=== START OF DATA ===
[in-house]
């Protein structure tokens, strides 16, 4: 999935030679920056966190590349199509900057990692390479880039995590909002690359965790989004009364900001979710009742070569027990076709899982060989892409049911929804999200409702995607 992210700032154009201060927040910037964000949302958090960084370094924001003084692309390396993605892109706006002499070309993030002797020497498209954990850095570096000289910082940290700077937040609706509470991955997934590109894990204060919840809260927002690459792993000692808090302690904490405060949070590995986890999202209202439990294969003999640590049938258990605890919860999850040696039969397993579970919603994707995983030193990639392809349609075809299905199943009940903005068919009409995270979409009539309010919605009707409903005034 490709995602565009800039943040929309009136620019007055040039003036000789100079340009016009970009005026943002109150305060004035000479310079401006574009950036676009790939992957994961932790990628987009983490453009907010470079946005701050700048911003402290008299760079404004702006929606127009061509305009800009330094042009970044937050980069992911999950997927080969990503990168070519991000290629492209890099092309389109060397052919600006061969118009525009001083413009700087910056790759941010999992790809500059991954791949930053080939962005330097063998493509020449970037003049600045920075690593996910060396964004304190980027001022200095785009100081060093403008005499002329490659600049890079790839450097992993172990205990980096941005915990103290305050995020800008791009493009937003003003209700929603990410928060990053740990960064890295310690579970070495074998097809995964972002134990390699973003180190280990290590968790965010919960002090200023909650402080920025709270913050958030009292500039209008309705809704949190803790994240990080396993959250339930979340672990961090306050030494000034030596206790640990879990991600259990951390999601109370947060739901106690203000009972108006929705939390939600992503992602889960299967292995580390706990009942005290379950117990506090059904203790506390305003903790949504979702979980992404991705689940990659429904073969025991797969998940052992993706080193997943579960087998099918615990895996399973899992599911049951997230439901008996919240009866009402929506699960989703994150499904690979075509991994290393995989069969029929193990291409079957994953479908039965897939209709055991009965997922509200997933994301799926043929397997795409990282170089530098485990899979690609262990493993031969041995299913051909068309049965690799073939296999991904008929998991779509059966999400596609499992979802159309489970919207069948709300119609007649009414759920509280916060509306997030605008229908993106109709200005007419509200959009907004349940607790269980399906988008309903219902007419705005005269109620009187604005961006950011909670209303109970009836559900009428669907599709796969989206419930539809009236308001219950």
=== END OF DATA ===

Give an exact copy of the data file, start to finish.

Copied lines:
[in-house]
């Protein structure tokens, strides 16, 4: 999935030679920056966190590349199509900057990692390479880039995590909002690359965790989004009364900001979710009742070569027990076709899982060989892409049911929804999200409702995607 992210700032154009201060927040910037964000949302958090960084370094924001003084692309390396993605892109706006002499070309993030002797020497498209954990850095570096000289910082940290700077937040609706509470991955997934590109894990204060919840809260927002690459792993000692808090302690904490405060949070590995986890999202209202439990294969003999640590049938258990605890919860999850040696039969397993579970919603994707995983030193990639392809349609075809299905199943009940903005068919009409995270979409009539309010919605009707409903005034 490709995602565009800039943040929309009136620019007055040039003036000789100079340009016009970009005026943002109150305060004035000479310079401006574009950036676009790939992957994961932790990628987009983490453009907010470079946005701050700048911003402290008299760079404004702006929606127009061509305009800009330094042009970044937050980069992911999950997927080969990503990168070519991000290629492209890099092309389109060397052919600006061969118009525009001083413009700087910056790759941010999992790809500059991954791949930053080939962005330097063998493509020449970037003049600045920075690593996910060396964004304190980027001022200095785009100081060093403008005499002329490659600049890079790839450097992993172990205990980096941005915990103290305050995020800008791009493009937003003003209700929603990410928060990053740990960064890295310690579970070495074998097809995964972002134990390699973003180190280990290590968790965010919960002090200023909650402080920025709270913050958030009292500039209008309705809704949190803790994240990080396993959250339930979340672990961090306050030494000034030596206790640990879990991600259990951390999601109370947060739901106690203000009972108006929705939390939600992503992602889960299967292995580390706990009942005290379950117990506090059904203790506390305003903790949504979702979980992404991705689940990659429904073969025991797969998940052992993706080193997943579960087998099918615990895996399973899992599911049951997230439901008996919240009866009402929506699960989703994150499904690979075509991994290393995989069969029929193990291409079957994953479908039965897939209709055991009965997922509200997933994301799926043929397997795409990282170089530098485990899979690609262990493993031969041995299913051909068309049965690799073939296999991904008929998991779509059966999400596609499992979802159309489970919207069948709300119609007649009414759920509280916060509306997030605008229908993106109709200005007419509200959009907004349940607790269980399906988008309903219902007419705005005269109620009187604005961006950011909670209303109970009836559900009428669907599709796969989206419930539809009236308001219950």